Aside from a fleeting reference to "predatory-type lending practices," it is unclear what defense is being asserted that defendants believe raises a triable issue of fact. As with all of their arguments, defendants do not articulate a specific defense or cite to a single case which supports their claim. In this instance, however, it is clear that there is no support for defendants' argument. It is preposterous to suggest that a loan made to a sophisticated commercial entity should be reformed even if the lender relied primarily on the strength of a guaranty and collateral supporting the loan. As plaintiff points out, statutes prohibiting predatory lending are tailored to situations involving consumer home loans secured by a mortgage. Pl.'s Mem. of Law in Reply to Supplemental at 7.

In any event, the emails and other evidence which defendants rely on to assert this "defense" provide no factual support. Far from revealing a nefarious plot, the emails submitted to the Court reflect a thoughtful and meticulous analysis on the part of FRB as to whether Wm. V. Schmidt was a viable loan candidate. While employees at FRB expressed significant reservations about making this loan, they ultimately decided that the strength of Weintraub's guaranty and assets made the risk worthwhile. These are entirely legitimate, indeed commendable, business practices. Ex. 18 to Defs.' Supplemental Mem. of Law.

C. Other Events of Default and Acceleration of Indebtedness

As plaintiff points out, not only is Wm. V. Schmidt in default for failure to pay the line of credit by the maturity date, but it is also in default as a result of its failure to make timely payments on the term loan, the material adverse change it suffered by going out of business, and because it transferred collateral without FRB's consent. Any of these defaults accelerate the entire indebtedness, and thus FRB would be entitled to judgment on the amount due under the line of credit even if there was no separate default under that note. Thus, even if we determined that reformation of the line of credit was appropriate, plaintiff would still be entitled to summary judgment.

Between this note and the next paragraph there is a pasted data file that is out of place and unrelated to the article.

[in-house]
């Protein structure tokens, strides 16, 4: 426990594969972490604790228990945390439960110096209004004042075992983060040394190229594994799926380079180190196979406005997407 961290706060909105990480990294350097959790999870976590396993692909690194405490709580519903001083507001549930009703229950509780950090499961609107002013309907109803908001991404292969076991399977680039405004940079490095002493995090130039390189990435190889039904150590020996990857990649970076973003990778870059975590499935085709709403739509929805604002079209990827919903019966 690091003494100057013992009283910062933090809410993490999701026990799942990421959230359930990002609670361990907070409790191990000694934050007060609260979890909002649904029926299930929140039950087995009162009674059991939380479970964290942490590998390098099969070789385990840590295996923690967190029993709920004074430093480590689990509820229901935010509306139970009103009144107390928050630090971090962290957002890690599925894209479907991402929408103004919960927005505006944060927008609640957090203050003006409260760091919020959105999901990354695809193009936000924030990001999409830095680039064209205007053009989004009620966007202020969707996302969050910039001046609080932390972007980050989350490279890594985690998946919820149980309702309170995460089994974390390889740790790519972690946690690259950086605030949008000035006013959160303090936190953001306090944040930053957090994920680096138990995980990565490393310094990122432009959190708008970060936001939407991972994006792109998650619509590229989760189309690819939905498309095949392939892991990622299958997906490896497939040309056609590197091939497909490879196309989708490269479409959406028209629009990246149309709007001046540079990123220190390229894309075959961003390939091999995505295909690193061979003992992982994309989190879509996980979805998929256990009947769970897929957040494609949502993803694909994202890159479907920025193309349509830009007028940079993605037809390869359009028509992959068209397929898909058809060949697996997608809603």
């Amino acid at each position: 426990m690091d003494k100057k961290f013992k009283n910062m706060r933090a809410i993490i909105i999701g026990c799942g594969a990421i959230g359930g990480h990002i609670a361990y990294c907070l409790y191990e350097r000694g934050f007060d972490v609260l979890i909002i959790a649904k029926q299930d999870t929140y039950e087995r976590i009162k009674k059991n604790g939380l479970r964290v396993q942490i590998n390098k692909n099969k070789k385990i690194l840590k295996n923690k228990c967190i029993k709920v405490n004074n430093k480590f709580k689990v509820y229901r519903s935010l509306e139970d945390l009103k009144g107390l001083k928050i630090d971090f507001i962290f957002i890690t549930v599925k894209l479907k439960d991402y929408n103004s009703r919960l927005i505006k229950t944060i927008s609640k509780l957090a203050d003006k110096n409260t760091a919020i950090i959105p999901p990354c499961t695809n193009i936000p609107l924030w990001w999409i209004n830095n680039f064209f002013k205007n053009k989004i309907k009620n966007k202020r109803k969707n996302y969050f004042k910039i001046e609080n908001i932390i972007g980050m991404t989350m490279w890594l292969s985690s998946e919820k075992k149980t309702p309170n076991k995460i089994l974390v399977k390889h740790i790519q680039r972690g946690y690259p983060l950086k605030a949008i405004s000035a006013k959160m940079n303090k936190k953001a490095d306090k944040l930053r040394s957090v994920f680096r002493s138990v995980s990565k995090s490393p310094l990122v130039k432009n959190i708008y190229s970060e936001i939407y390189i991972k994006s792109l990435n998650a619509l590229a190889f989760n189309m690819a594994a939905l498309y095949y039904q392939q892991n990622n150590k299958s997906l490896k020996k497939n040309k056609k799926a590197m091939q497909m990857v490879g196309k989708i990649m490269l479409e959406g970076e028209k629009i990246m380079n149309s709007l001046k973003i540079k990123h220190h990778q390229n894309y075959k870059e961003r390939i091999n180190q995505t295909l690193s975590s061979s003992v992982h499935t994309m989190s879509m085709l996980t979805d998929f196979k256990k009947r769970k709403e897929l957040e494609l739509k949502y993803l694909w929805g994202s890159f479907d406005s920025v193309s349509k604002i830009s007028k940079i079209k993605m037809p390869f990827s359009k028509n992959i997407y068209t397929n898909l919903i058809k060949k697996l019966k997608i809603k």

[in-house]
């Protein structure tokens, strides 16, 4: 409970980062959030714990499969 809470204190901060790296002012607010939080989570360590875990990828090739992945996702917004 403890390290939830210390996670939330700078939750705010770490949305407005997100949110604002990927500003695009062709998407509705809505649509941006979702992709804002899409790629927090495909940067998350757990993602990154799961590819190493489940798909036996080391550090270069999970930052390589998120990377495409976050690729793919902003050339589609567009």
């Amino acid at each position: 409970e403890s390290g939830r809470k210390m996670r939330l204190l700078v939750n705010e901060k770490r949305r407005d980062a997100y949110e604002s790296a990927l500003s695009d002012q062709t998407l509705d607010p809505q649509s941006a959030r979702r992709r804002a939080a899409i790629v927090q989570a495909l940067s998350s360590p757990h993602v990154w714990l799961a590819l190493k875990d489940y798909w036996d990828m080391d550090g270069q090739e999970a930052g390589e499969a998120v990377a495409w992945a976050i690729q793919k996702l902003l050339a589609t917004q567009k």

D. Damages

Lastly, the parties dispute the amount of damages.

Plaintiffs claim that defendants owe $1,689,807.68, whereas defendants argue the correct number is $1,273,140.92. A review of the outstanding bill submitted to the Court by defendants clearly reflects the two loan instruments as well as the amount of principal, accumulated interest, and penalties owed on each of the facilities. Having analyzed the document, there is no material issue of fact as to the amount owed, which is $1,689,807.68.


For the aforementioned reasons, plaintiff's motion for summary judgment on its contract claim and to dismiss defendant's counterclaim is granted. Having found that the loans are enforceable and that defendants are in breach of the loan agreement, it logically follows that plaintiff is entitled to the relief sough under counts two and three of the complaint as well. Accordingly, plaintiffs should submit a judgment on notice in accordance with this opinion. If defendants wish to raise any issues related to the guaranty or the security agreement (i.e. the apartment or the stones), they should do so in the context of the entry of the judgment.


Buy This Entire Record For $7.95

Official citation and/or docket number and footnotes (if any) for this case available with purchase.

Learn more about what you receive with purchase of this case.